FIG. 5(a) shows a third example of a profile of a guided-wave near field two-dimensional beam profile written according to an embodiment of the present invention;

FIG. 5(b) shows a fourth example of a profile of a guided-wave near field two-dimensional beam profile written according to an embodiment of the present invention;

FIG. 6 shows a fifth example of a profile of a guided-wave near field two-dimensional beam profile written according to an embodiment of the present invention; and

FIG. 7 shows a sixth example of a profile of a guide-wave near field two-dimensional beam profile written according to an embodiment of the present invention.

DETAILED DESCRIPTION

The present invention is based on the recognition from experimental evidence that there is an interaction between incident light and the surface of ferroelectric materials, such as lithium niobate (LiNbO3), that causes a change in the refractive index of the material such that waveguiding tracks and other refractive index structures can be written by simple illumination of the surface. For example, a laser beam can be scanned across the material, or alternatively, the material can be scanned beneath a stationary laser beam, or a combination of both.

For the correct fluence of incident light the surface of the material is not damaged to any appreciable or noticeable degree, but the absorbed light affects the material properties, thereby leaving a permanent change to the irradiated material. The refractive index is increased in this region, leading to the formation of a track whose width is a function of the width of the incident laser beam. Once the incident light is removed, this permanent change results in an optical waveguide structure, thereby providing a means for direct writing to a specific position on the surface of the ferroelectic material. Other refractive index patterns may be written by exposing an appropriate area of the material. Therefore, to achieve a particular refractive index structure, the pattern or outline shape of the desired refractive index modification is determined, and an area on the surface of the material corresponding to that pattern is exposed to the incident light.

Apparatus

Any convenient technique for exposing the surface of the ferroelectric material to optical radiation may be used, with the requirement that a sufficient quantity of optical energy is delivered to induce the effect, and that an area of the material can be exposed that corresponds to the desired pattern of refractive index change.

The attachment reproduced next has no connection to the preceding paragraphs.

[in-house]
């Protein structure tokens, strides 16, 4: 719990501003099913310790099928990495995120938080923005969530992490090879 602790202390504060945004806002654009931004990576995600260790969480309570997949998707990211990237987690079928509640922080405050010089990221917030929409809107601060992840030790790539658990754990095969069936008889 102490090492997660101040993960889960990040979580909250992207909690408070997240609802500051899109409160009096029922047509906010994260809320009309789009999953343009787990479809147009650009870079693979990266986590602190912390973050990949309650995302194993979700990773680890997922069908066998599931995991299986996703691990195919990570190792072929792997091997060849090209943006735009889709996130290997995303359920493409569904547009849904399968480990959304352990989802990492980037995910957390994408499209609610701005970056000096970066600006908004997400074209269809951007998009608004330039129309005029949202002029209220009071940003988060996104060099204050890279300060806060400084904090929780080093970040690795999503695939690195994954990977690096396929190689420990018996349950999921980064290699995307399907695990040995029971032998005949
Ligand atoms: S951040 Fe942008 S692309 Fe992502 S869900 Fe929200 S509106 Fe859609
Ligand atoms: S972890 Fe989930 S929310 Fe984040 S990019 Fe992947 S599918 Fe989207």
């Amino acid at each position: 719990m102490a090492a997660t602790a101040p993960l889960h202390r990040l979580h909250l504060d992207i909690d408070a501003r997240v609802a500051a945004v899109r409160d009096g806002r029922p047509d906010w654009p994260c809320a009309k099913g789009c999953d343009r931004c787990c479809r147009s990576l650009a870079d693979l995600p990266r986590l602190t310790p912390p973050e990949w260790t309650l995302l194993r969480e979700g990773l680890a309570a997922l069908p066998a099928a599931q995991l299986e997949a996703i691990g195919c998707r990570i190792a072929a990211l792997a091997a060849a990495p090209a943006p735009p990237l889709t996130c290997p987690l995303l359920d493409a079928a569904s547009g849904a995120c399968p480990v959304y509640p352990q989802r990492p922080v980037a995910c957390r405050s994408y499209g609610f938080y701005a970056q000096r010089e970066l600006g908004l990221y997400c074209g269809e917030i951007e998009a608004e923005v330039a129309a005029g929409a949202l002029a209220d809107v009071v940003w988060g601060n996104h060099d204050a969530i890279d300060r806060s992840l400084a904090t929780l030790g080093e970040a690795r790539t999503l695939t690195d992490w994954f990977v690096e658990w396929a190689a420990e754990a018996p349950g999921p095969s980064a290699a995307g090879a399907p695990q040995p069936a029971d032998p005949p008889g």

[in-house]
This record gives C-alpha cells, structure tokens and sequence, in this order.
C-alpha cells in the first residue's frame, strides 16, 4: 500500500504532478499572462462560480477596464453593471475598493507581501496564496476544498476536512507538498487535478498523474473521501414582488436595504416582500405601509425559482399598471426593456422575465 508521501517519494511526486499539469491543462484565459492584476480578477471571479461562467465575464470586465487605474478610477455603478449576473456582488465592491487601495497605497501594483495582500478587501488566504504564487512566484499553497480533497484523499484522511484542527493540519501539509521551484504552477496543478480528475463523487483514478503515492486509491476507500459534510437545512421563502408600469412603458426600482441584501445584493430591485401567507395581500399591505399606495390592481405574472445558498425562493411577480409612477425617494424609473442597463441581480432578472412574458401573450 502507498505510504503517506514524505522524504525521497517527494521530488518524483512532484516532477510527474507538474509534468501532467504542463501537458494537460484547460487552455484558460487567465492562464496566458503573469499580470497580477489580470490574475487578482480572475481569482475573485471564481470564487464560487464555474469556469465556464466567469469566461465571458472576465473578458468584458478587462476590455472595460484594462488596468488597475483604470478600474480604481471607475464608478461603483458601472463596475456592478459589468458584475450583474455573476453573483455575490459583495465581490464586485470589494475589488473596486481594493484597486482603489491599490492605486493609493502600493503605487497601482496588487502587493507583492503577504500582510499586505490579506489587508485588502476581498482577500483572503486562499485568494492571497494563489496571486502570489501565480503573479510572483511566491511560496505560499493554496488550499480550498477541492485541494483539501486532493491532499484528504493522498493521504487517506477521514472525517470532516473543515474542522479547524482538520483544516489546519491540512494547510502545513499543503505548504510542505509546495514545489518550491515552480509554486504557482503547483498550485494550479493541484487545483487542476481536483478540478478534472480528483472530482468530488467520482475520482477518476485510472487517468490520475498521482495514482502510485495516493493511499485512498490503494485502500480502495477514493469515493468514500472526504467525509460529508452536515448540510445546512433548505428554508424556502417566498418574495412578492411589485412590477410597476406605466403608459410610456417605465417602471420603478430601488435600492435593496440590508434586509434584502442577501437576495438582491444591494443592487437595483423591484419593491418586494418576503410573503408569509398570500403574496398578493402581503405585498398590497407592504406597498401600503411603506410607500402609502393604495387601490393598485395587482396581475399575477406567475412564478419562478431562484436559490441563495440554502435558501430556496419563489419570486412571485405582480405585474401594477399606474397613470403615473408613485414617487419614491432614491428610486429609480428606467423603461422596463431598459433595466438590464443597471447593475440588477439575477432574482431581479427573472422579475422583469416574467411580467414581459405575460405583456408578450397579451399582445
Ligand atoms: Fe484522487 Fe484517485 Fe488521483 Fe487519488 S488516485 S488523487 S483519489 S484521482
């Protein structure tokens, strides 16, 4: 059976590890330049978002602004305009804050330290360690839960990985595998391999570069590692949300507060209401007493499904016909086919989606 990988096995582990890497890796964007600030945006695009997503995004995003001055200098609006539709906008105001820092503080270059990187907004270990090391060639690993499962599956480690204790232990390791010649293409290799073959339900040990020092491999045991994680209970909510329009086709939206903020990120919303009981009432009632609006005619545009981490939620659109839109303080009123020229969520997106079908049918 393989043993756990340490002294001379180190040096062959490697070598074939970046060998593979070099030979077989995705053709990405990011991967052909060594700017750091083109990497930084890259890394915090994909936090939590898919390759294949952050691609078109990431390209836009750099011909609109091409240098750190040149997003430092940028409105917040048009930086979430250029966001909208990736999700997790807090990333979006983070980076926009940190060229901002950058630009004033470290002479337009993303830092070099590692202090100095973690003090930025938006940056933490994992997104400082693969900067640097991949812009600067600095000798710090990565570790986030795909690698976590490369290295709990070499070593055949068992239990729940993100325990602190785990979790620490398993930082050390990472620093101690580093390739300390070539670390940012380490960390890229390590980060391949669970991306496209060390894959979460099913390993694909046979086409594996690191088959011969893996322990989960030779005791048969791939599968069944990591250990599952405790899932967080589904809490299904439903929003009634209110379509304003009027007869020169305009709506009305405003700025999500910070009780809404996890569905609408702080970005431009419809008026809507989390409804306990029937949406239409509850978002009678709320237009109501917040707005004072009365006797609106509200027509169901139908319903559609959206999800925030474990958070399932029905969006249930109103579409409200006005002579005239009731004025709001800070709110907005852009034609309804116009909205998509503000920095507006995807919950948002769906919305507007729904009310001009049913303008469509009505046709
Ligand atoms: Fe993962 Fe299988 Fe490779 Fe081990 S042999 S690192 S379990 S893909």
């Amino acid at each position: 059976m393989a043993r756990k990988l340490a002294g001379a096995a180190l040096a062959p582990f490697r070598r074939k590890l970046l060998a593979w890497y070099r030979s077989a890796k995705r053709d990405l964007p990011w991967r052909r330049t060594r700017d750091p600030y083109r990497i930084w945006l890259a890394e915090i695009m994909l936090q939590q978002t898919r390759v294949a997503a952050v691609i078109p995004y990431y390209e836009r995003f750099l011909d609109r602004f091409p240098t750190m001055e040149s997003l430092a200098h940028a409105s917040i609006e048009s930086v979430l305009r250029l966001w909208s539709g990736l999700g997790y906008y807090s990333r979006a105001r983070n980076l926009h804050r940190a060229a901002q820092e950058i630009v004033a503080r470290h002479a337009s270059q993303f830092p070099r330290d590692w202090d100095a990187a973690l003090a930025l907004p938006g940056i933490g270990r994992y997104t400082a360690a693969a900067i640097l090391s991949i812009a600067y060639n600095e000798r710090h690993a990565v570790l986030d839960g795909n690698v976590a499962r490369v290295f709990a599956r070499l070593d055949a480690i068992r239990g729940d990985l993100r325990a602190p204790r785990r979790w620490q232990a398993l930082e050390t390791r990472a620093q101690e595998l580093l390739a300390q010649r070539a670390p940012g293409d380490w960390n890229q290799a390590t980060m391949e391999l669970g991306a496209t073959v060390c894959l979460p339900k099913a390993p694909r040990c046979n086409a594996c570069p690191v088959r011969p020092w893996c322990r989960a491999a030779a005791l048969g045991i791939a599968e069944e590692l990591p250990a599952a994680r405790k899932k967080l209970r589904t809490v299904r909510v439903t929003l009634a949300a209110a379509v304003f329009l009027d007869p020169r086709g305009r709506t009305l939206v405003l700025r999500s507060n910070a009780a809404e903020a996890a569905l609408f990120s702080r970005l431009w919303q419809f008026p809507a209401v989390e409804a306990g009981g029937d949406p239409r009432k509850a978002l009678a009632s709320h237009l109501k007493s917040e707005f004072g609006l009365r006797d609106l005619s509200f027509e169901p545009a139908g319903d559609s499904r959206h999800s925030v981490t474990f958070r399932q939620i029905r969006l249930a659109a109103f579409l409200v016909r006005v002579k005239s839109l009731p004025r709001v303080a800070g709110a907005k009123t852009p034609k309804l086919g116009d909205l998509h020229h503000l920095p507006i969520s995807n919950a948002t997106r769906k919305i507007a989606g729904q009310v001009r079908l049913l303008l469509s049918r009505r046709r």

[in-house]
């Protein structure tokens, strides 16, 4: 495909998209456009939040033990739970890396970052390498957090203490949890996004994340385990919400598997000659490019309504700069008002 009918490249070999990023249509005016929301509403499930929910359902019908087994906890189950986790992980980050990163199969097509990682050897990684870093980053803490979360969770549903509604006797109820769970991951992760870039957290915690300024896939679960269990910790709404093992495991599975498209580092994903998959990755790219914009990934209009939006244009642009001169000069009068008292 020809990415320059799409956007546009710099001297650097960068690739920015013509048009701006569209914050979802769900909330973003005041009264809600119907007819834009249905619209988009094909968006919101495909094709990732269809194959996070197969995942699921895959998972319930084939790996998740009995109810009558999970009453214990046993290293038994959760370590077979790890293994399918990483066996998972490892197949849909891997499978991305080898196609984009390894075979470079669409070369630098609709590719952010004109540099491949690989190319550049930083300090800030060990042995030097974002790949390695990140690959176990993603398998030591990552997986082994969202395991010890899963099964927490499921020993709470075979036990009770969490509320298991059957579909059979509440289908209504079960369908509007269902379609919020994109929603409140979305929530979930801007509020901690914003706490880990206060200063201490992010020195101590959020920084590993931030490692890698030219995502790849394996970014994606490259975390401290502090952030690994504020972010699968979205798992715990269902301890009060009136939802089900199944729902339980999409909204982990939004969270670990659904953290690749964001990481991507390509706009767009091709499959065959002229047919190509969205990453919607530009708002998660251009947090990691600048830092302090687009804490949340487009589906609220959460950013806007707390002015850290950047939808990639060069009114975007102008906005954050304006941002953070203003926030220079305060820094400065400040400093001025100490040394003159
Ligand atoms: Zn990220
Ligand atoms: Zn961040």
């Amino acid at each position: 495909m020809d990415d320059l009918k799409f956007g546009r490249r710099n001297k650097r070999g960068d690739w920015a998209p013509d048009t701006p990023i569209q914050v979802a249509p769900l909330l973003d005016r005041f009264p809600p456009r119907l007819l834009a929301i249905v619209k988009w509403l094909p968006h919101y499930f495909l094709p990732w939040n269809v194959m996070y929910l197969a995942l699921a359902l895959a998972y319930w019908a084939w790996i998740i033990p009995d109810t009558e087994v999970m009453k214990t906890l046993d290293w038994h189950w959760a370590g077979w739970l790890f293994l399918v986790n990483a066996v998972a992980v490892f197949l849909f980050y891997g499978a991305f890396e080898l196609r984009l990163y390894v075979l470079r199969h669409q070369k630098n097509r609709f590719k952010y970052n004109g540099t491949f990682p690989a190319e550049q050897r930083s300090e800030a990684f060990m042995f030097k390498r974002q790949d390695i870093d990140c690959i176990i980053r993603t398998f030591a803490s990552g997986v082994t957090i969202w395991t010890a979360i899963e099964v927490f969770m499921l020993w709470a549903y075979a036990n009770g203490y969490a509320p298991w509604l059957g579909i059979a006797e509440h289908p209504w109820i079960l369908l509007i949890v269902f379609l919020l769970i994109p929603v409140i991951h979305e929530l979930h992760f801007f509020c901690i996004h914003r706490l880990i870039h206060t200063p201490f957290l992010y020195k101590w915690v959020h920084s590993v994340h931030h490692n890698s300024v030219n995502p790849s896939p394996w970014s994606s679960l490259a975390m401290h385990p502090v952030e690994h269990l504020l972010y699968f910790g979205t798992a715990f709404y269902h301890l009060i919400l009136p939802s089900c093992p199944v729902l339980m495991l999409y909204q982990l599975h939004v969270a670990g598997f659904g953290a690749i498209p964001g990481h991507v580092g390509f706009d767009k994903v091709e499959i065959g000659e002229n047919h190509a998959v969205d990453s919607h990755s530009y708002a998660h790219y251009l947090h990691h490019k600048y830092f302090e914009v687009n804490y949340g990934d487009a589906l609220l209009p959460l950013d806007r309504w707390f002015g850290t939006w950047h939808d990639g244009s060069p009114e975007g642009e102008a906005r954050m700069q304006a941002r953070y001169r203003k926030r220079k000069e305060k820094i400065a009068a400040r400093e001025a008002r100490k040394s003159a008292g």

FIG. 1 shows a schematic representation of apparatus suitable for implementing an embodiment of the invention. In this example, the optical energy is provided as a beam of laser light directed onto the surface of the ferroelectric material. Therefore, the apparatus comprises an optical source 10 in the form of a laser operable to generate a beam of light. The optical power delivered to the ferroelectric material has an effect on the induced change in refractive index, as will be discussed in more detail later, so the output beam 11 of the laser 10 is passed through a power control system 12 such as an acousto-optic modulator or a variable attenuator so that the power can be modified as required. Also, the power control system 12 ensures temporal stability of the laser output, which is a common requirement in laser writing processes. A series of mirrors 14 is arranged after the power control system 12 that direct the beam 11 to a desired delivery location. A lens 18 focuses the beam 11 to give a spot of light of a desired intensity and size. The lens 18 can be moved along the axis of the beam (as indicated by the arrow Z) to provide adjustable focussing so that the spot size may be varied.

A sample of ferroelectric material 16 is positioned at the delivery location, and mounted on a translation stage 20. The stage 20 is configured to translate the sample 16 with respect to the beam 11 in the X and Y directions, and is preferably under computer control so that precise positioning can be achieved. Additionally, movement in the Z direction can be provided via the stage 20 which may replace or supplement the Z direction adjustability of the lens 18.